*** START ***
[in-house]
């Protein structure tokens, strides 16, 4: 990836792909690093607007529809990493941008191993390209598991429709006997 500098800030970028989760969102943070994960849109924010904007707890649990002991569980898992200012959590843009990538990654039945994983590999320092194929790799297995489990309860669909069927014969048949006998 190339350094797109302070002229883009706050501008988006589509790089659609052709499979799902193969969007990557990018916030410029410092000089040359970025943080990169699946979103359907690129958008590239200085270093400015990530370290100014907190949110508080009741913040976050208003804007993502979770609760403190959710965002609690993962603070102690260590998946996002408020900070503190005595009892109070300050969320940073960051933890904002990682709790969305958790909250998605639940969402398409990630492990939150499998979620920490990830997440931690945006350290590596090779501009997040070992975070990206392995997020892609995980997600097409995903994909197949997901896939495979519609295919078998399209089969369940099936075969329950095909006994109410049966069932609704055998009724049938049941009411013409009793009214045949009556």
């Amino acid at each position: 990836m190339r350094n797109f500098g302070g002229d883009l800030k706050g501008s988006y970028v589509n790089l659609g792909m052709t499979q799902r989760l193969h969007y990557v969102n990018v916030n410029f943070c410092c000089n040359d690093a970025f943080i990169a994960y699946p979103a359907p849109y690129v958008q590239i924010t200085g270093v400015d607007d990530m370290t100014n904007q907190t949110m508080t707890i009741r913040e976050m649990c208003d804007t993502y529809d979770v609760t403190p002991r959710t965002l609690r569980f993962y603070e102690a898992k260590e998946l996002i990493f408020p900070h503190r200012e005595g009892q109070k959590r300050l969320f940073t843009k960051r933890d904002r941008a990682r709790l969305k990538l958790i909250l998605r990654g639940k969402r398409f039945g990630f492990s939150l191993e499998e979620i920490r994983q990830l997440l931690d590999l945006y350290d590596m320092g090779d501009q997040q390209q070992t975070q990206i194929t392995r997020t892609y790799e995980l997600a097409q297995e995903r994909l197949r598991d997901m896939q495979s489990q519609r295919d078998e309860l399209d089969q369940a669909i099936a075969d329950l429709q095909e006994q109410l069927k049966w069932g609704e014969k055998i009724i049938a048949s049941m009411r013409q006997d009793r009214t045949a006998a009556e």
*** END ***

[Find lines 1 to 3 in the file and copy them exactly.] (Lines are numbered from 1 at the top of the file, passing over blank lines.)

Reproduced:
[in-house]
């Protein structure tokens, strides 16, 4: 990836792909690093607007529809990493941008191993390209598991429709006997 500098800030970028989760969102943070994960849109924010904007707890649990002991569980898992200012959590843009990538990654039945994983590999320092194929790799297995489990309860669909069927014969048949006998 190339350094797109302070002229883009706050501008988006589509790089659609052709499979799902193969969007990557990018916030410029410092000089040359970025943080990169699946979103359907690129958008590239200085270093400015990530370290100014907190949110508080009741913040976050208003804007993502979770609760403190959710965002609690993962603070102690260590998946996002408020900070503190005595009892109070300050969320940073960051933890904002990682709790969305958790909250998605639940969402398409990630492990939150499998979620920490990830997440931690945006350290590596090779501009997040070992975070990206392995997020892609995980997600097409995903994909197949997901896939495979519609295919078998399209089969369940099936075969329950095909006994109410049966069932609704055998009724049938049941009411013409009793009214045949009556």
């Amino acid at each position: 990836m190339r350094n797109f500098g302070g002229d883009l800030k706050g501008s988006y970028v589509n790089l659609g792909m052709t499979q799902r989760l193969h969007y990557v969102n990018v916030n410029f943070c410092c000089n040359d690093a970025f943080i990169a994960y699946p979103a359907p849109y690129v958008q590239i924010t200085g270093v400015d607007d990530m370290t100014n904007q907190t949110m508080t707890i009741r913040e976050m649990c208003d804007t993502y529809d979770v609760t403190p002991r959710t965002l609690r569980f993962y603070e102690a898992k260590e998946l996002i990493f408020p900070h503190r200012e005595g009892q109070k959590r300050l969320f940073t843009k960051r933890d904002r941008a990682r709790l969305k990538l958790i909250l998605r990654g639940k969402r398409f039945g990630f492990s939150l191993e499998e979620i920490r994983q990830l997440l931690d590999l945006y350290d590596m320092g090779d501009q997040q390209q070992t975070q990206i194929t392995r997020t892609y790799e995980l997600a097409q297995e995903r994909l197949r598991d997901m896939q495979s489990q519609r295919d078998e309860l399209d089969q369940a669909i099936a075969d329950l429709q095909e006994q109410l069927k049966w069932g609704e014969k055998i009724i049938a048949s049941m009411r013409q006997d009793r009214t045949a006998a009556e």